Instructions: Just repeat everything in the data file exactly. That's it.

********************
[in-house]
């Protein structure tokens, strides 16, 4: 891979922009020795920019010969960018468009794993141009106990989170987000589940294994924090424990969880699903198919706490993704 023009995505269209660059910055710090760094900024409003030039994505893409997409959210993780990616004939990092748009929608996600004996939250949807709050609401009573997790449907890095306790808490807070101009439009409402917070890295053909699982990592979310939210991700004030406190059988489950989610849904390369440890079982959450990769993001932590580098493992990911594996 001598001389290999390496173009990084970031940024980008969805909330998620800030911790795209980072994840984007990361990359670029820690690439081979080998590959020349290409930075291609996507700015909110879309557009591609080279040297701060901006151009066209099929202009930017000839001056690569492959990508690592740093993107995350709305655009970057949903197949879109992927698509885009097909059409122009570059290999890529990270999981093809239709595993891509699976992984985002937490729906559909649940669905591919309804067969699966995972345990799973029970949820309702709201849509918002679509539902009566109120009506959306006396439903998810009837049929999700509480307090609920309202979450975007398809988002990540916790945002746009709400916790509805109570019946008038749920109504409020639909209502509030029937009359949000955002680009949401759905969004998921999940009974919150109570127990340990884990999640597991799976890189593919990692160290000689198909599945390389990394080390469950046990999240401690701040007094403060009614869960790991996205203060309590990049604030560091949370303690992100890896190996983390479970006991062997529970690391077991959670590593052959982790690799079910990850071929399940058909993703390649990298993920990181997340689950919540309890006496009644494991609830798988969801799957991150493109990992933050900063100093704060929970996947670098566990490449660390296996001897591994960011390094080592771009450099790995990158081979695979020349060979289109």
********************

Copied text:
[in-house]
């Protein structure tokens, strides 16, 4: 891979922009020795920019010969960018468009794993141009106990989170987000589940294994924090424990969880699903198919706490993704 023009995505269209660059910055710090760094900024409003030039994505893409997409959210993780990616004939990092748009929608996600004996939250949807709050609401009573997790449907890095306790808490807070101009439009409402917070890295053909699982990592979310939210991700004030406190059988489950989610849904390369440890079982959450990769993001932590580098493992990911594996 001598001389290999390496173009990084970031940024980008969805909330998620800030911790795209980072994840984007990361990359670029820690690439081979080998590959020349290409930075291609996507700015909110879309557009591609080279040297701060901006151009066209099929202009930017000839001056690569492959990508690592740093993107995350709305655009970057949903197949879109992927698509885009097909059409122009570059290999890529990270999981093809239709595993891509699976992984985002937490729906559909649940669905591919309804067969699966995972345990799973029970949820309702709201849509918002679509539902009566109120009506959306006396439903998810009837049929999700509480307090609920309202979450975007398809988002990540916790945002746009709400916790509805109570019946008038749920109504409020639909209502509030029937009359949000955002680009949401759905969004998921999940009974919150109570127990340990884990999640597991799976890189593919990692160290000689198909599945390389990394080390469950046990999240401690701040007094403060009614869960790991996205203060309590990049604030560091949370303690992100890896190996983390479970006991062997529970690391077991959670590593052959982790690799079910990850071929399940058909993703390649990298993920990181997340689950919540309890006496009644494991609830798988969801799957991150493109990992933050900063100093704060929970996947670098566990490449660390296996001897591994960011390094080592771009450099790995990158081979695979020349060979289109």